An article in the NY Times complains that math skills aren’t prized in our society and as a result, we’re missing out on a lot of talent. Girls in particular, but boys also are discouraged from doing anything that labels them as smart, and thus nerdy.

No surprise. I was good in math, but my problem with math is how it is taught divorced from real life situations. As an adult, I look around me and realize that complex math is what professionals are using to design houses and build bridges and manufacture just about everything. And these skills are only taught in specialized, advanced math classes that are labeled as something different. Astronomy, for instance, or Engineering, or Architecture, or Production.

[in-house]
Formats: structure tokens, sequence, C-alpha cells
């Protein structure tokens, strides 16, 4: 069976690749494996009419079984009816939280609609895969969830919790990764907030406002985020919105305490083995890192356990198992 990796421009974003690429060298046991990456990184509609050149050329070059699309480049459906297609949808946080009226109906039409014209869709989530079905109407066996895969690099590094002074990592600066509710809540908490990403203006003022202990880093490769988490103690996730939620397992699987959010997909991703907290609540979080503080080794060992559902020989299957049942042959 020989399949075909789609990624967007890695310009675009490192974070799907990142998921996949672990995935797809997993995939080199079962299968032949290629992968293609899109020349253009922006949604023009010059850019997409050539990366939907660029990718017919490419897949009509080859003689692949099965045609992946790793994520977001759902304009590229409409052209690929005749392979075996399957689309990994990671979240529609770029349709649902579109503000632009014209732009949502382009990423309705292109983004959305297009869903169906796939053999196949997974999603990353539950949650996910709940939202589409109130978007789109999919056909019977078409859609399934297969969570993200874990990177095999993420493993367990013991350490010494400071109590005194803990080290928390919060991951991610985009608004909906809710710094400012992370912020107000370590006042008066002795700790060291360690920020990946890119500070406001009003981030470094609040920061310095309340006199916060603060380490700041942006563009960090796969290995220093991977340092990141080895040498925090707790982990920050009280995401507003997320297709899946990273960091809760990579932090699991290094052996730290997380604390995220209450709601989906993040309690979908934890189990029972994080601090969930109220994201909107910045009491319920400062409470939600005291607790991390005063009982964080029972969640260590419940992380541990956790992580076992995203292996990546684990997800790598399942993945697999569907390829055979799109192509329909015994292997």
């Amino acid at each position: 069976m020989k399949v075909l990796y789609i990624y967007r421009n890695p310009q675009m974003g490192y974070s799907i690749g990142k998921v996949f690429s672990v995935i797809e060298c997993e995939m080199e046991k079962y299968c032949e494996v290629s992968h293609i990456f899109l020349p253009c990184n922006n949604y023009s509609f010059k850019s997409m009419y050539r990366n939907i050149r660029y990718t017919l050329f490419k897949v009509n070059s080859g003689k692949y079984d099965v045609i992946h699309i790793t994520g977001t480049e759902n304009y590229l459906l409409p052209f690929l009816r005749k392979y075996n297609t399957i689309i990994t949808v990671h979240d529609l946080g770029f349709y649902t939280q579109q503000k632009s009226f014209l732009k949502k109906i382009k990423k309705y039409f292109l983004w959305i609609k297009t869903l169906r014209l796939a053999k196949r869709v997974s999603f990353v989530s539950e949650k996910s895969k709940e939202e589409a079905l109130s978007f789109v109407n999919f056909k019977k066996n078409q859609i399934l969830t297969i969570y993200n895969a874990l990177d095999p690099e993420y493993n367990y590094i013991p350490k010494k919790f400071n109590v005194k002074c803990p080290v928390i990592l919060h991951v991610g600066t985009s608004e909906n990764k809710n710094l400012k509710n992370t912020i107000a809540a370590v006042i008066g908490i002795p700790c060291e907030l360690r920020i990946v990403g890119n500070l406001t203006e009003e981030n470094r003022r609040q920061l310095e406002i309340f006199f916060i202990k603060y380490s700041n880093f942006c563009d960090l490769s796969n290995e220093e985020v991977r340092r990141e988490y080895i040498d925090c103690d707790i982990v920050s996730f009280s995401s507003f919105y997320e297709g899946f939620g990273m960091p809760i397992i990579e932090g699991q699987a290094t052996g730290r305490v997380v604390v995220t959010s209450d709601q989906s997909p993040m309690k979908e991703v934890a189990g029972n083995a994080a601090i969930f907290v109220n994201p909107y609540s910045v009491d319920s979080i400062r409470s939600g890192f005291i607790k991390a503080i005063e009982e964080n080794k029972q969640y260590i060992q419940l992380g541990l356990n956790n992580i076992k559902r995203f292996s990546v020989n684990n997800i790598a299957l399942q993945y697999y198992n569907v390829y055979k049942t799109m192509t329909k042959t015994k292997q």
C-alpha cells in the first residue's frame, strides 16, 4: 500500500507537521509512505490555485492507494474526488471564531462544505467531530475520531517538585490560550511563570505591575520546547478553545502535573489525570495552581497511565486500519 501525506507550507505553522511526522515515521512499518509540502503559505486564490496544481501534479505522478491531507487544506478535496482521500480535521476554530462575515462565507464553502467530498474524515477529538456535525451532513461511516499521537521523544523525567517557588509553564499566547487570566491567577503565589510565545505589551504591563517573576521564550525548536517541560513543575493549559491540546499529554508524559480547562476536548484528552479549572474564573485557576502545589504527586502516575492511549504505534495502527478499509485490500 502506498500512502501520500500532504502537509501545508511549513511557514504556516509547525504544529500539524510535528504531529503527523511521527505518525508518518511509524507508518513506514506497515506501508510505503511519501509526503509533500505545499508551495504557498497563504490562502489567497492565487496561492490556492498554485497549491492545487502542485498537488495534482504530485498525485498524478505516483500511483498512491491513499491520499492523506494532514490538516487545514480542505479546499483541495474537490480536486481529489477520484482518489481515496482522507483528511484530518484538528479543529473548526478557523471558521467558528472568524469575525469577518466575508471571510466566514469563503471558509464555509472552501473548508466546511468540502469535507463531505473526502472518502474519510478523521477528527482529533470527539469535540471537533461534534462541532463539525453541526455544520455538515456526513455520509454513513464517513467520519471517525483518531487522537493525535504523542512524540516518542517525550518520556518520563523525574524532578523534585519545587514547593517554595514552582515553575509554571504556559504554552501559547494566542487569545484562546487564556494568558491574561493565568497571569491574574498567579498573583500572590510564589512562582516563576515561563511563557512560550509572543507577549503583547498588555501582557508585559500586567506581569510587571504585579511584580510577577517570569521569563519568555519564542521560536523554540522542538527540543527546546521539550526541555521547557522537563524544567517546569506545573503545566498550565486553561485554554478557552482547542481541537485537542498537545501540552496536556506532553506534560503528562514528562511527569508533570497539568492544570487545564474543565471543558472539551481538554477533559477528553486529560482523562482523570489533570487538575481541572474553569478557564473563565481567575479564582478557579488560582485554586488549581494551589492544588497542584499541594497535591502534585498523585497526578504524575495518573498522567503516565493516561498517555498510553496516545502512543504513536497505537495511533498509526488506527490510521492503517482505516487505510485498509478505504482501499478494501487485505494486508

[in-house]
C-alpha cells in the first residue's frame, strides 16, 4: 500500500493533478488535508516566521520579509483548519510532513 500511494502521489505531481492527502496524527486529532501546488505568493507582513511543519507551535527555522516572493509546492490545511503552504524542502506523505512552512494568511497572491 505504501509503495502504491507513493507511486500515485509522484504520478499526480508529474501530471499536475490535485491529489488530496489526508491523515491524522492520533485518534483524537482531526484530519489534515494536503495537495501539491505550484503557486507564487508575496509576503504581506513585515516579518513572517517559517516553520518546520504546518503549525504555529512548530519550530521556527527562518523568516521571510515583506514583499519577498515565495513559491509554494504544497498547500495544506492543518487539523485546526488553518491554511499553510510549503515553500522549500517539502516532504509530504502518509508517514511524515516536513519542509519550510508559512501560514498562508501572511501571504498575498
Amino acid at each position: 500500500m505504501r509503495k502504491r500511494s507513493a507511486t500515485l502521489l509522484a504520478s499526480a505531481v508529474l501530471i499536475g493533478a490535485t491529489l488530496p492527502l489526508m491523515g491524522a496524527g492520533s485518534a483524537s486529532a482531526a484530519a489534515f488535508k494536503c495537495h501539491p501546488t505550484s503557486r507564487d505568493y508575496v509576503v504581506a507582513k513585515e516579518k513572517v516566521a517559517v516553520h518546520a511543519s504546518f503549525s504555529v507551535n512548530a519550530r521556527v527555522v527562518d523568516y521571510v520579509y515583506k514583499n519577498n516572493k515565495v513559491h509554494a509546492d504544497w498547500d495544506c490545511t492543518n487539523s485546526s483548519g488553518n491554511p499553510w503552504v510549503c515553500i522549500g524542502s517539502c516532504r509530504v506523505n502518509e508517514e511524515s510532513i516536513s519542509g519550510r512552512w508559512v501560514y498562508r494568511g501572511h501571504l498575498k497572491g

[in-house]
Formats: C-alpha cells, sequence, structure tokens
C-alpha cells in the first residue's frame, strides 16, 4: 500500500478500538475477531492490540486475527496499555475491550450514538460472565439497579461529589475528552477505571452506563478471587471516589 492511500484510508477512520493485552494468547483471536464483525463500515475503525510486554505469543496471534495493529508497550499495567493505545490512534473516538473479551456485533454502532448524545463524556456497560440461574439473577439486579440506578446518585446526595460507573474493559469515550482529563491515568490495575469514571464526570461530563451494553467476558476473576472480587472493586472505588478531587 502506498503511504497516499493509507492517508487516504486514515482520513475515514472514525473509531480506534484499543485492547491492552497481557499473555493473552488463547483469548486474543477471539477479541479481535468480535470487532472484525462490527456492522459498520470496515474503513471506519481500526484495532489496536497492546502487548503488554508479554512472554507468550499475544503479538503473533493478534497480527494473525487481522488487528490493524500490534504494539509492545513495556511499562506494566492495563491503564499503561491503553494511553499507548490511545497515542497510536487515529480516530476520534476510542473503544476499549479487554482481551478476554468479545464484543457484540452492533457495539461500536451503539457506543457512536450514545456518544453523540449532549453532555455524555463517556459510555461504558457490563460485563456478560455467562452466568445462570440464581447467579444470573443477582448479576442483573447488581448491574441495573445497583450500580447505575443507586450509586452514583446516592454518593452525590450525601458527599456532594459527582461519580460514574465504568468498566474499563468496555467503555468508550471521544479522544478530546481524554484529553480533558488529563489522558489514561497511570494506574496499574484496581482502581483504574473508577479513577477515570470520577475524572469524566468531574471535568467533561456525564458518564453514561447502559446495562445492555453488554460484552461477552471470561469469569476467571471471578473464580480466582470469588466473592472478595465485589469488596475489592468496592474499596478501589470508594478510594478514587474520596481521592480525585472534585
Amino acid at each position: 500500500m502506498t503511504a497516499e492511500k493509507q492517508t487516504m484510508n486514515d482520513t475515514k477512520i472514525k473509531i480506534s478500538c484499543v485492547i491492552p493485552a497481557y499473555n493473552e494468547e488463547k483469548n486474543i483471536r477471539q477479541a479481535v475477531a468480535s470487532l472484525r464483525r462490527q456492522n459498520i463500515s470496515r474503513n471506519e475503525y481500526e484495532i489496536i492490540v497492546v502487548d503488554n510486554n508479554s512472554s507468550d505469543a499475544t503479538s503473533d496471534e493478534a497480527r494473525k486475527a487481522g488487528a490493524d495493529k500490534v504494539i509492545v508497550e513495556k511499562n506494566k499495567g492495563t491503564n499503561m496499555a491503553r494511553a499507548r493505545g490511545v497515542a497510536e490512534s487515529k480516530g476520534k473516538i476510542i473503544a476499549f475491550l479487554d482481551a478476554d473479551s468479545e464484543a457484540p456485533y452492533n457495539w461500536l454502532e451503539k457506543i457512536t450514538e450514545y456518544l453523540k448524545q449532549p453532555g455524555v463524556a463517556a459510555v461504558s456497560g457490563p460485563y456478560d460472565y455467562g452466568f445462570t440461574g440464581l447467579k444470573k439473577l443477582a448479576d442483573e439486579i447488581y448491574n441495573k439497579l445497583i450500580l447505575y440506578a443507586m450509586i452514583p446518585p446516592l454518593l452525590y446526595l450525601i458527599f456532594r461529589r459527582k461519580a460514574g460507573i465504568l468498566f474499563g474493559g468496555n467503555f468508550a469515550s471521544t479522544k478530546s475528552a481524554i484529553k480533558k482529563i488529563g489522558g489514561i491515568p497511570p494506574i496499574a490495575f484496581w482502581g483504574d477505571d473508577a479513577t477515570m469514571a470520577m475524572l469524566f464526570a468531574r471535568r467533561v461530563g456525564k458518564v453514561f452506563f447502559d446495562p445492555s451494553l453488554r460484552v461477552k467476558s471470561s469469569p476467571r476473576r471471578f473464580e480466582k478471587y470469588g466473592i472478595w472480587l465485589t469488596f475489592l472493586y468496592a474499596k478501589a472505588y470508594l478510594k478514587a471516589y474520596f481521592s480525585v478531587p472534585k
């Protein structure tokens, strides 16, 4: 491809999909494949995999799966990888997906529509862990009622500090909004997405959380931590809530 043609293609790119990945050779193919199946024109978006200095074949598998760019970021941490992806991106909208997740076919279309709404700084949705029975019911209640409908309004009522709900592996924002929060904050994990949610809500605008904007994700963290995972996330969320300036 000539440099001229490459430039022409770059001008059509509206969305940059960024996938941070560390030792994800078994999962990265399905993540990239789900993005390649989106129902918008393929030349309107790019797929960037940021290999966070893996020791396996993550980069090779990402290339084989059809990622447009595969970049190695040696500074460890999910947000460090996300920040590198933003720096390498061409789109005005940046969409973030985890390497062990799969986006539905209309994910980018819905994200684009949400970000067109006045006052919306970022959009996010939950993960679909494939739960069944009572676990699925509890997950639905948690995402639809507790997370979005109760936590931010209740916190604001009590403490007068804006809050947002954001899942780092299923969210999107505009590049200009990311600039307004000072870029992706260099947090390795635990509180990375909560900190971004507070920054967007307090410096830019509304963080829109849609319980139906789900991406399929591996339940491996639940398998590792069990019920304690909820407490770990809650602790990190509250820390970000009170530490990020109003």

What I find infuriating is that math is not taught at the introductory level as it ought to be taught, not stripped of all relevance to the complex work of the world, but specifically tied to it. I spent an entire year learning trigonometry, and I did well in the class, but even then, I had only a vague notion of what use trigonometry had in the real world. Yes, I knew that harmonic curves are related to sine curves. But I had no school work that tied the two together. Thus there was no need to learn trigonometry beyond what I had to in order to pass the course. And no need or opportunity to retain the knowledge and use it again in a trig course that connected the dots. Imagine how much more interesting and useful it would have been to have been taught about sine curves in conjunction with music theory. Or with any other area of relevance to trig.